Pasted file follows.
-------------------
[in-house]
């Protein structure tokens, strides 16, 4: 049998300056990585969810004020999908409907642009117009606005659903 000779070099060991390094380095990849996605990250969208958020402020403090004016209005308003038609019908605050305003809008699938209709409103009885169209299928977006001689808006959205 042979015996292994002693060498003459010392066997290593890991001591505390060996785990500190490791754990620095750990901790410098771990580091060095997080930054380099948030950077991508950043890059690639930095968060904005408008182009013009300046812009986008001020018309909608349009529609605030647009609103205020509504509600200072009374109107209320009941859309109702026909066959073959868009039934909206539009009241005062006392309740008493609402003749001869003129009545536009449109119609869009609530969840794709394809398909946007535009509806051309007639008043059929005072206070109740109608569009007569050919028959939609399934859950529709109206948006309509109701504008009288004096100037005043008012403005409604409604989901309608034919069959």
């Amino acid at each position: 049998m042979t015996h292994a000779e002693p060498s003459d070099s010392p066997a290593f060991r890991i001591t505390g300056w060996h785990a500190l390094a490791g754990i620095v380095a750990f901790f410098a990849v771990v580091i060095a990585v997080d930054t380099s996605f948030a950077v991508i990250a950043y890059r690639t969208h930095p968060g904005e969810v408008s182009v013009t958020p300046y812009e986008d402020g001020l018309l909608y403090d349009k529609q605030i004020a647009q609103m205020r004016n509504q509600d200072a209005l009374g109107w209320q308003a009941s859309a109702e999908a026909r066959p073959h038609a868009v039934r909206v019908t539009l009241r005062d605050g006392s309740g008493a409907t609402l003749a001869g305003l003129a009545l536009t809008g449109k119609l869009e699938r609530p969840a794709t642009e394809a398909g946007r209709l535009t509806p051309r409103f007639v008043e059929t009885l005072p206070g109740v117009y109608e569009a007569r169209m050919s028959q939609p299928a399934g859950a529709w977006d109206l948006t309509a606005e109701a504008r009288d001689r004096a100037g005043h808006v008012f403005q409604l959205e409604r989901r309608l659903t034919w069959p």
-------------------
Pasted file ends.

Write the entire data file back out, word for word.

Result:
[in-house]
């Protein structure tokens, strides 16, 4: 049998300056990585969810004020999908409907642009117009606005659903 000779070099060991390094380095990849996605990250969208958020402020403090004016209005308003038609019908605050305003809008699938209709409103009885169209299928977006001689808006959205 042979015996292994002693060498003459010392066997290593890991001591505390060996785990500190490791754990620095750990901790410098771990580091060095997080930054380099948030950077991508950043890059690639930095968060904005408008182009013009300046812009986008001020018309909608349009529609605030647009609103205020509504509600200072009374109107209320009941859309109702026909066959073959868009039934909206539009009241005062006392309740008493609402003749001869003129009545536009449109119609869009609530969840794709394809398909946007535009509806051309007639008043059929005072206070109740109608569009007569050919028959939609399934859950529709109206948006309509109701504008009288004096100037005043008012403005409604409604989901309608034919069959």
């Amino acid at each position: 049998m042979t015996h292994a000779e002693p060498s003459d070099s010392p066997a290593f060991r890991i001591t505390g300056w060996h785990a500190l390094a490791g754990i620095v380095a750990f901790f410098a990849v771990v580091i060095a990585v997080d930054t380099s996605f948030a950077v991508i990250a950043y890059r690639t969208h930095p968060g904005e969810v408008s182009v013009t958020p300046y812009e986008d402020g001020l018309l909608y403090d349009k529609q605030i004020a647009q609103m205020r004016n509504q509600d200072a209005l009374g109107w209320q308003a009941s859309a109702e999908a026909r066959p073959h038609a868009v039934r909206v019908t539009l009241r005062d605050g006392s309740g008493a409907t609402l003749a001869g305003l003129a009545l536009t809008g449109k119609l869009e699938r609530p969840a794709t642009e394809a398909g946007r209709l535009t509806p051309r409103f007639v008043e059929t009885l005072p206070g109740v117009y109608e569009a007569r169209m050919s028959q939609p299928a399934g859950a529709w977006d109206l948006t309509a606005e109701a504008r009288d001689r004096a100037g005043h808006v008012f403005q409604l959205e409604r989901r309608l659903t034919w069959p």